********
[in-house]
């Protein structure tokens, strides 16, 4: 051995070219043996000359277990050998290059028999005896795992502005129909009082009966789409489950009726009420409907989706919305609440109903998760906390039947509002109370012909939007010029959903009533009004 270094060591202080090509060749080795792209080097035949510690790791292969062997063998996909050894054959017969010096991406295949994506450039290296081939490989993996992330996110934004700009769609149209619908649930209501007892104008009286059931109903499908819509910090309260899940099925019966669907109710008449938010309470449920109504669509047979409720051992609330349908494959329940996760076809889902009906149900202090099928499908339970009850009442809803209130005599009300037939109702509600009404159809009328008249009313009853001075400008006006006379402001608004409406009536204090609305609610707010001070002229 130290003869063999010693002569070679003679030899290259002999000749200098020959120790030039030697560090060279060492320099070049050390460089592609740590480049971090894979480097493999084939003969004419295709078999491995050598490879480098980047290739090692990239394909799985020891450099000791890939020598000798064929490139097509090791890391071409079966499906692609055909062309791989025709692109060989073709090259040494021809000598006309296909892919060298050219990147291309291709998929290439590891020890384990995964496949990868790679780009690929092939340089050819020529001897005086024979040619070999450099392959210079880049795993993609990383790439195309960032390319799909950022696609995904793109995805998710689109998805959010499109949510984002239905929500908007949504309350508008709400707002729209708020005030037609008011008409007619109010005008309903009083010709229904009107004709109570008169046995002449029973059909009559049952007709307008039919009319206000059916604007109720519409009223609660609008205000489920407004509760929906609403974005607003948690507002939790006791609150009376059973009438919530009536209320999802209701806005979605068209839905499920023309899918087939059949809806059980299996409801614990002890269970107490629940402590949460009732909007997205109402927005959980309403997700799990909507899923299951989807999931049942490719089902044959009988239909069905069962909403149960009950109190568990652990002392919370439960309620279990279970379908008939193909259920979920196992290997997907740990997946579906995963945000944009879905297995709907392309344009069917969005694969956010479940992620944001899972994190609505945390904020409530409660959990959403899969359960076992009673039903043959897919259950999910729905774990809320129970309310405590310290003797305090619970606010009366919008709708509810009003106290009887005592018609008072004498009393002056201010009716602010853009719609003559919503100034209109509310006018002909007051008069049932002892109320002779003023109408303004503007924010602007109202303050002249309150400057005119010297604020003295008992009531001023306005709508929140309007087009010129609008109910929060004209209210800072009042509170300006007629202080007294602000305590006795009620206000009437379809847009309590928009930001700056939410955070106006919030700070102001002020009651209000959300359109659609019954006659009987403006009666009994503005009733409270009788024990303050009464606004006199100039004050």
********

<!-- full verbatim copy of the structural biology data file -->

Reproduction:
[in-house]
């Protein structure tokens, strides 16, 4: 051995070219043996000359277990050998290059028999005896795992502005129909009082009966789409489950009726009420409907989706919305609440109903998760906390039947509002109370012909939007010029959903009533009004 270094060591202080090509060749080795792209080097035949510690790791292969062997063998996909050894054959017969010096991406295949994506450039290296081939490989993996992330996110934004700009769609149209619908649930209501007892104008009286059931109903499908819509910090309260899940099925019966669907109710008449938010309470449920109504669509047979409720051992609330349908494959329940996760076809889902009906149900202090099928499908339970009850009442809803209130005599009300037939109702509600009404159809009328008249009313009853001075400008006006006379402001608004409406009536204090609305609610707010001070002229 130290003869063999010693002569070679003679030899290259002999000749200098020959120790030039030697560090060279060492320099070049050390460089592609740590480049971090894979480097493999084939003969004419295709078999491995050598490879480098980047290739090692990239394909799985020891450099000791890939020598000798064929490139097509090791890391071409079966499906692609055909062309791989025709692109060989073709090259040494021809000598006309296909892919060298050219990147291309291709998929290439590891020890384990995964496949990868790679780009690929092939340089050819020529001897005086024979040619070999450099392959210079880049795993993609990383790439195309960032390319799909950022696609995904793109995805998710689109998805959010499109949510984002239905929500908007949504309350508008709400707002729209708020005030037609008011008409007619109010005008309903009083010709229904009107004709109570008169046995002449029973059909009559049952007709307008039919009319206000059916604007109720519409009223609660609008205000489920407004509760929906609403974005607003948690507002939790006791609150009376059973009438919530009536209320999802209701806005979605068209839905499920023309899918087939059949809806059980299996409801614990002890269970107490629940402590949460009732909007997205109402927005959980309403997700799990909507899923299951989807999931049942490719089902044959009988239909069905069962909403149960009950109190568990652990002392919370439960309620279990279970379908008939193909259920979920196992290997997907740990997946579906995963945000944009879905297995709907392309344009069917969005694969956010479940992620944001899972994190609505945390904020409530409660959990959403899969359960076992009673039903043959897919259950999910729905774990809320129970309310405590310290003797305090619970606010009366919008709708509810009003106290009887005592018609008072004498009393002056201010009716602010853009719609003559919503100034209109509310006018002909007051008069049932002892109320002779003023109408303004503007924010602007109202303050002249309150400057005119010297604020003295008992009531001023306005709508929140309007087009010129609008109910929060004209209210800072009042509170300006007629202080007294602000305590006795009620206000009437379809847009309590928009930001700056939410955070106006919030700070102001002020009651209000959300359109659609019954006659009987403006009666009994503005009733409270009788024990303050009464606004006199100039004050």